The Fundamental Principles Of The Us Constitution

1439 WordsNov 1, 20166 Pages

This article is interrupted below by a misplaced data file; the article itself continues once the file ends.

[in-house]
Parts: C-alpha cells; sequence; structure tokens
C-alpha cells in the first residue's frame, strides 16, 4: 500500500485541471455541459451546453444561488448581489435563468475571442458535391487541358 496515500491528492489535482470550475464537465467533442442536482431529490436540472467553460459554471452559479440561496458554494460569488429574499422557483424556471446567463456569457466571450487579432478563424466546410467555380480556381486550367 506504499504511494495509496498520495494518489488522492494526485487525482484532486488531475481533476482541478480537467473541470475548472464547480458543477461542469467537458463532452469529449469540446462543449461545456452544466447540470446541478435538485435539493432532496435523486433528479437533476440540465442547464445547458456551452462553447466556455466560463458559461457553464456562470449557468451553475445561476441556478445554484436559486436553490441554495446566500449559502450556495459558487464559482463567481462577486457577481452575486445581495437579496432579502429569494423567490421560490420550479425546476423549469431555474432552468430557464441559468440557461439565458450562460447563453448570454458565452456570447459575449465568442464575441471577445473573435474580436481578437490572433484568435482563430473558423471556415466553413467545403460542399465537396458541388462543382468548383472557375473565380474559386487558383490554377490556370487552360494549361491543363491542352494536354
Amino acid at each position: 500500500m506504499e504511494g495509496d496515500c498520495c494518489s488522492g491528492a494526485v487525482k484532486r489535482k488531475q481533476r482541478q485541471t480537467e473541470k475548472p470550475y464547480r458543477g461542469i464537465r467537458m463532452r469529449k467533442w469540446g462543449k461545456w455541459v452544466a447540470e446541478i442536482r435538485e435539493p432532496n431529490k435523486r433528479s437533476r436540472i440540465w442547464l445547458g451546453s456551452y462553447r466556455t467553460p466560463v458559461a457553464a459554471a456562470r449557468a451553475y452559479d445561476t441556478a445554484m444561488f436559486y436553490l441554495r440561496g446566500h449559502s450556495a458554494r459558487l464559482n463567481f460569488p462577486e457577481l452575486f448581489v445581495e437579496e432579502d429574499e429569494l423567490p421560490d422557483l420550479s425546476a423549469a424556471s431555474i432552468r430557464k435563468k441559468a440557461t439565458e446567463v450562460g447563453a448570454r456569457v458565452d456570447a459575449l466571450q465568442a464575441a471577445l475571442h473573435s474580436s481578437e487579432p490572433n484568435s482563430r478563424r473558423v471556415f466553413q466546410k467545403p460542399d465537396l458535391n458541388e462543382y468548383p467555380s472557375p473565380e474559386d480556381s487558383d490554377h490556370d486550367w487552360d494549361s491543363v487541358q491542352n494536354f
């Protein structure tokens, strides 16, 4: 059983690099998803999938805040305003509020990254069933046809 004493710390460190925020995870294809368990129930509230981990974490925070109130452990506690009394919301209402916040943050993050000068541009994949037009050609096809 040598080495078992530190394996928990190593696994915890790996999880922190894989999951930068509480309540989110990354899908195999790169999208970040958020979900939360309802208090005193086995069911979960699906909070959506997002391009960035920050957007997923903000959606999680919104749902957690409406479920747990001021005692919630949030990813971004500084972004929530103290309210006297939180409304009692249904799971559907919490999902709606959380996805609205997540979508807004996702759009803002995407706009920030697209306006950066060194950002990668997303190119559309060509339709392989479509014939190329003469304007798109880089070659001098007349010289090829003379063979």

One of the fundamental principles of the US Constitution is the freedom of speech. Something so ingrained in the country, that it is often an afterthought for many Americans. John Stuart Mill believes that freedom of expression and speech is a necessity for the human race to advance and evolve. Mill’s justification of this absolute freedom come from the understanding that mistakes and choices made by the person leads to progress and the development of your individual self. He also argues that speech must be absolute because the only way harm can truly come about, is through action. Mill’s harm principle states that, the only reason for power to be legitimately exercised over a people is to prevent harm to others. It also sought to limit the actions of a possible tyrannical majority that begins to impose its interests on the public. Mill claims that the only limit that should be placed on expression is if it leads to the harms of others, it is not to be infringed upon if it only harms the individual. James Madison agreed with many of the concepts of Mill’s free speech, but thought a limit on speech was a sign of a breach of power, which was reflected in the drafting of the First Amendment. Recent Supreme Court cases have ruled in favor of limiting certain forms of speech that speaks to a clear and present danger, when words aren’t simply content, but a vehicle for action. Mill argues that the freedom of dissenting speech is just as, if not more important than the popular
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